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xine (officially pronounced /ˈksiːn/[1]) is a multimedia playback engine for Unix-like operating systems released under the GNU General Public License. xine is built around a shared library (xine-lib) that supports different frontend player applications. Another important feature of xine is the ability to manually correct the synchronization of audio and video streams. xine uses libraries from other projects such as liba52, libmpeg2, FFmpeg, libmad, FAAD2, and Ogle.[2] xine can also use binary Windows codecs through a wrapper, bundled as the w32codecs, for playback of some media formats that are not handled natively.[3]



xine was started in 2000 by Günter Bartsch shortly after LinuxTag. At that time playing DVDs in Linux was described as a tortuous process[4] since one had to manually create audio and video named pipes and start their separated decoder processes.

Günter realized the OMS (Open Media System) or LiViD approach had obvious shortcomings in terms of audio and video synchronization, so xine was born as an experiment trying to get it right. The project evolved into a modern media player multi-threaded architecture.[5]

During xine development, some effort was dedicated to making a clear separation of the player engine (xine-lib) and front-end (xine-ui). Since the 1.0 release (2004-12-25) the API of xine-lib is considered stable and several applications and players rely on it.[citation needed]

Günter left the project in 2003 when he officially announced the new project leaders, Miguel Freitas, Michael Roitzsch, Mike Melanson and Thibaut Mattern.[citation needed]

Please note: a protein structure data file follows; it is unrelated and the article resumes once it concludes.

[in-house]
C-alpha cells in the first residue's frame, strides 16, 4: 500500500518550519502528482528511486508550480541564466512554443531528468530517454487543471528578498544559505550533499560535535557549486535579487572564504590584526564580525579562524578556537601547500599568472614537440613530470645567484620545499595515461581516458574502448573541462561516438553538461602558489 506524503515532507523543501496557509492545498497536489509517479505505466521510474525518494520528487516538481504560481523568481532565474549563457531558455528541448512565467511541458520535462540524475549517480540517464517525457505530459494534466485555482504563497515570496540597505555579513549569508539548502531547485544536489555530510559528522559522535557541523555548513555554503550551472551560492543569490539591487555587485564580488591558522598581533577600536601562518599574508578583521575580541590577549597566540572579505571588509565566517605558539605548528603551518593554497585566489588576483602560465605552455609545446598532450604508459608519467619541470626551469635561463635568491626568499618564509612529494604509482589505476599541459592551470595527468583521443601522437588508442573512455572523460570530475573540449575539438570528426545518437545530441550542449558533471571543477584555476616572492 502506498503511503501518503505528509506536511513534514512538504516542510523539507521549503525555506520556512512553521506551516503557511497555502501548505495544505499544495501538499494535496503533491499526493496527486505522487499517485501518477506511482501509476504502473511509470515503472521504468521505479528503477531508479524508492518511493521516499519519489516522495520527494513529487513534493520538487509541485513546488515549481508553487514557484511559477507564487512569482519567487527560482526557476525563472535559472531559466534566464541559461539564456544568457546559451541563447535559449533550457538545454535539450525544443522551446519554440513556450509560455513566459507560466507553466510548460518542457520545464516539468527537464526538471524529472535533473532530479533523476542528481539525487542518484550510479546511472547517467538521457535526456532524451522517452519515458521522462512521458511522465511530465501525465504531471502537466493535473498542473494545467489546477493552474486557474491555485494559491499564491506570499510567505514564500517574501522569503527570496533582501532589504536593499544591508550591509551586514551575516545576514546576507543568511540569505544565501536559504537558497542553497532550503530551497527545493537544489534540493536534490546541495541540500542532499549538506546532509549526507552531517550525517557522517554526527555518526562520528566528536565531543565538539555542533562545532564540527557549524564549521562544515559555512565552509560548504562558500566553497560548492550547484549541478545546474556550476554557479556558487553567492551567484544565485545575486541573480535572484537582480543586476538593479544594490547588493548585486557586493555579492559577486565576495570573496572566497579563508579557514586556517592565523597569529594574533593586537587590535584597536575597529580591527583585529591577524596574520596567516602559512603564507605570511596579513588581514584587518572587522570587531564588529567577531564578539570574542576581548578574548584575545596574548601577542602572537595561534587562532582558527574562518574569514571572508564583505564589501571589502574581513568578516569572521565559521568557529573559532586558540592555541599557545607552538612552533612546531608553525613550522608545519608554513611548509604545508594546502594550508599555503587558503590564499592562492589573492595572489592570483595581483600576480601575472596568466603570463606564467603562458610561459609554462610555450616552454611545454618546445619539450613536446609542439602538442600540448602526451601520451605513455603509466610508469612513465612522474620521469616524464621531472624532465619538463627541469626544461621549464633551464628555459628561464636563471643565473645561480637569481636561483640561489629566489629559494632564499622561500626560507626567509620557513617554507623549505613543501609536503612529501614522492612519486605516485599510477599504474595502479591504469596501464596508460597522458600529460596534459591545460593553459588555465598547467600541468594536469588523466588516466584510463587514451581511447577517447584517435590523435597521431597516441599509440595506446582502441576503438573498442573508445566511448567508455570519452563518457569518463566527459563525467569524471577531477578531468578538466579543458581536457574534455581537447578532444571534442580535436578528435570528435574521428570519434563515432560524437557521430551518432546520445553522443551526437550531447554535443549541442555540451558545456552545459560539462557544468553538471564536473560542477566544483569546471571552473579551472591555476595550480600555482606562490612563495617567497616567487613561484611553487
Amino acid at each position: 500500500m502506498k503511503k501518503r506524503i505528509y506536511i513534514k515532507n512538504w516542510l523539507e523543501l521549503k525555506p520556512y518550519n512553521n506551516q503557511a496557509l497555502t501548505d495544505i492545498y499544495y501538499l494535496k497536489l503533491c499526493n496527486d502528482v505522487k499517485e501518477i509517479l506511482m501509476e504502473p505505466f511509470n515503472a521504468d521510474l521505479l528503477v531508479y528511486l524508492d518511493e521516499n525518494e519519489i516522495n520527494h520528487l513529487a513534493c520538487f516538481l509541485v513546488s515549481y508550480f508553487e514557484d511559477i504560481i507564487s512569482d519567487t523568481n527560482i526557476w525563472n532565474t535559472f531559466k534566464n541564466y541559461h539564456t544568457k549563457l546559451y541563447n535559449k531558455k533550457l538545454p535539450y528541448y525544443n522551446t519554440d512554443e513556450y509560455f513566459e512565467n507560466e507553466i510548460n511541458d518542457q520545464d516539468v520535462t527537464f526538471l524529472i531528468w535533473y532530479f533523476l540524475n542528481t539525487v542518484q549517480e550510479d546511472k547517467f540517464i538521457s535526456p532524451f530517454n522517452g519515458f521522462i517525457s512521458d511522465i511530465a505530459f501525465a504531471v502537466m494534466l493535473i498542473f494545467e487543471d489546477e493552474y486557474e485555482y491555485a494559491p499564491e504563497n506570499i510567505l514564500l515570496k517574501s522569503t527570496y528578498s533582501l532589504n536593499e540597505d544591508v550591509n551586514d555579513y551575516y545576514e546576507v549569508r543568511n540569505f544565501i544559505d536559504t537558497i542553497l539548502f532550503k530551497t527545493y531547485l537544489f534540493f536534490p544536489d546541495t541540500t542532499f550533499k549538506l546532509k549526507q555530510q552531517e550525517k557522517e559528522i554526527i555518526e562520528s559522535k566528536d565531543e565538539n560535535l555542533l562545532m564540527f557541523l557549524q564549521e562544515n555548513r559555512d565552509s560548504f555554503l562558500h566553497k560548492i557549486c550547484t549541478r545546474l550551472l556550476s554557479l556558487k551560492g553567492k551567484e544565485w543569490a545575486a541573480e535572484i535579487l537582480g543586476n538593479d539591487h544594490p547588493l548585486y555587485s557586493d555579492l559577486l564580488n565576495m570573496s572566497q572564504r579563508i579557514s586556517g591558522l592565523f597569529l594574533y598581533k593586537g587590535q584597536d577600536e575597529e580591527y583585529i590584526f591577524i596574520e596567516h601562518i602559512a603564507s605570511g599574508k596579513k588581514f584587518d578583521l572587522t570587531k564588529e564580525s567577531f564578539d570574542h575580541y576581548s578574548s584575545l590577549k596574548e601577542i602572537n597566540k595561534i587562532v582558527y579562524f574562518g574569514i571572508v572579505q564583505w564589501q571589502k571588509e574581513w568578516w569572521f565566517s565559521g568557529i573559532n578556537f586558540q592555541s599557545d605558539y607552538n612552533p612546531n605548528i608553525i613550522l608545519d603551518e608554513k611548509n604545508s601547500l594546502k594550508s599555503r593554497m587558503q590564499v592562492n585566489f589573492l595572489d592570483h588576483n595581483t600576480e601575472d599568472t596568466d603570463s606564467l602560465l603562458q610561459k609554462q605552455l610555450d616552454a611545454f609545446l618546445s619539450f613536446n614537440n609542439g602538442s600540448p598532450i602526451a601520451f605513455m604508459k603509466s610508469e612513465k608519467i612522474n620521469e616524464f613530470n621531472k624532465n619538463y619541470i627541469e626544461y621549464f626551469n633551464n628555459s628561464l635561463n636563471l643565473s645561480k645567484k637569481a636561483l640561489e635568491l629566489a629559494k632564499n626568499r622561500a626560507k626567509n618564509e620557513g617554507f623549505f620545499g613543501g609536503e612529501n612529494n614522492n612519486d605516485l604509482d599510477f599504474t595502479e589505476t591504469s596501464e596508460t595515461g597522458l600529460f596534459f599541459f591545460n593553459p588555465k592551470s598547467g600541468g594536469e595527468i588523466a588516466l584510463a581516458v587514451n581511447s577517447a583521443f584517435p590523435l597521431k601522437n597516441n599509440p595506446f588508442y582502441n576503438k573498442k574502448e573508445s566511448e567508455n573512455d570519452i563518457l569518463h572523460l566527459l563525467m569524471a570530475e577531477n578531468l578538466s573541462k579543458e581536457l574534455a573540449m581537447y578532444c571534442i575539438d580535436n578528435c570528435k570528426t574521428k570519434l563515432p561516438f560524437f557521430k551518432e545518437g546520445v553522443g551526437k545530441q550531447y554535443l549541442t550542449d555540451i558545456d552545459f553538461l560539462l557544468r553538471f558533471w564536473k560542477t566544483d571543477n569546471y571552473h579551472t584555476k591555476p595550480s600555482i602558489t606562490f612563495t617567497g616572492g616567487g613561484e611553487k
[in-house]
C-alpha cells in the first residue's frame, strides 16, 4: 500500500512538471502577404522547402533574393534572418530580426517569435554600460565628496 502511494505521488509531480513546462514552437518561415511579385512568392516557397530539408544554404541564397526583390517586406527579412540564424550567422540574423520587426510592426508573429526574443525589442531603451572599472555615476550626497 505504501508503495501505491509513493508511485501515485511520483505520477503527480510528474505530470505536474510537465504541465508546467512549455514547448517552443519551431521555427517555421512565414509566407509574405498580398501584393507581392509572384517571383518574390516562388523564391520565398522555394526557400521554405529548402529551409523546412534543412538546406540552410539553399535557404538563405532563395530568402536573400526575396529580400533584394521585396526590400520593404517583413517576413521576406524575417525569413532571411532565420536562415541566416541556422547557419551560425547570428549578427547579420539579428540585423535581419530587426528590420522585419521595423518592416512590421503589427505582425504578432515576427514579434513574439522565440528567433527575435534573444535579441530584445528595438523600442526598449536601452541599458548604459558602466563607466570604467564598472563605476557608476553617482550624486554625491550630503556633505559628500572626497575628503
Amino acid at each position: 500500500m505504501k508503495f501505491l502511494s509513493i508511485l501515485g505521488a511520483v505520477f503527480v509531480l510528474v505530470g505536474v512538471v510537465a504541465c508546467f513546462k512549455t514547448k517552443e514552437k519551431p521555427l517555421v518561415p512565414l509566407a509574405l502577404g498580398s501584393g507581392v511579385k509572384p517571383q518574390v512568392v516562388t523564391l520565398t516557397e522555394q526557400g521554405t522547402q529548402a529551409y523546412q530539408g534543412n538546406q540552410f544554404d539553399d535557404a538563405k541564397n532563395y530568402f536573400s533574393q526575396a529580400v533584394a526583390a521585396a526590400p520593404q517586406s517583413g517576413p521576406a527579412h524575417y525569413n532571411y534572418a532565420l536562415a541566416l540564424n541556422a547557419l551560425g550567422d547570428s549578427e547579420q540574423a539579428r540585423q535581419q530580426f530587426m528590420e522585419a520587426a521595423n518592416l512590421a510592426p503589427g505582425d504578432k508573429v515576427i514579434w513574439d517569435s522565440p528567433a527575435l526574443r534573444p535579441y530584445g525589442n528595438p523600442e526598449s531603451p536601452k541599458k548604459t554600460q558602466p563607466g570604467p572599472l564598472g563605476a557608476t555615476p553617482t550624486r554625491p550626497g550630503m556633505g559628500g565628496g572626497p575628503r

Supported media formats [6]

DVD issues

Since it is not a member of DVD Forum, the xine project is not contractually obliged to insert user operation prohibition such as disallowing fast-forward or skipping during trailers and ads. However, without membership in the Forum, the project also cannot make xine play DVDs encrypted with CSS except by using reverse-engineered code. xine therefore uses the libdvdcss library, which was created by reverse engineering. The legal status of libdvdcss is questionable in several nations; in the United States, for example, the Digital Millennium Copyright Act arguably prohibits reverse-engineering of CSS. Virtually all commercial DVDs are encrypted with CSS.

Other issues

To prevent a screensaver from starting, xine sends a scroll lock key signal to the environment to pretend keyboard interaction took place. This can often lead to issues with other programs running as they receive the scroll lock key as normal input. One example is the Konsole terminal emulator, which changes the behaviour of the arrow keys when scroll lock is used.[citation needed]

xine backend

The shared library (xine-lib) used and developed by xine is also used by other projects. Notably xine is the default backend for the Phonon media framework used by KDE and Qt.

See also


  1. "xine FAQ, How do I pronounce "xine"?". Retrieved 2006-08-03. 
  2. "About xine". Retrieved 2006-11-14. 
  3. "xine Features". Retrieved 2006-11-14. 
  4. "Ancient Linux DVD HOWTO (How DVDs were played on Linux in the twentieth century)". Retrieved 2007-02-06. 
  5. "The xine hacker's guide - Engine architecture and data flow". Retrieved 2007-02-06. 
  6. "Xine(5) MRL Man Page". Retrieved 2008-06-09. 

External links

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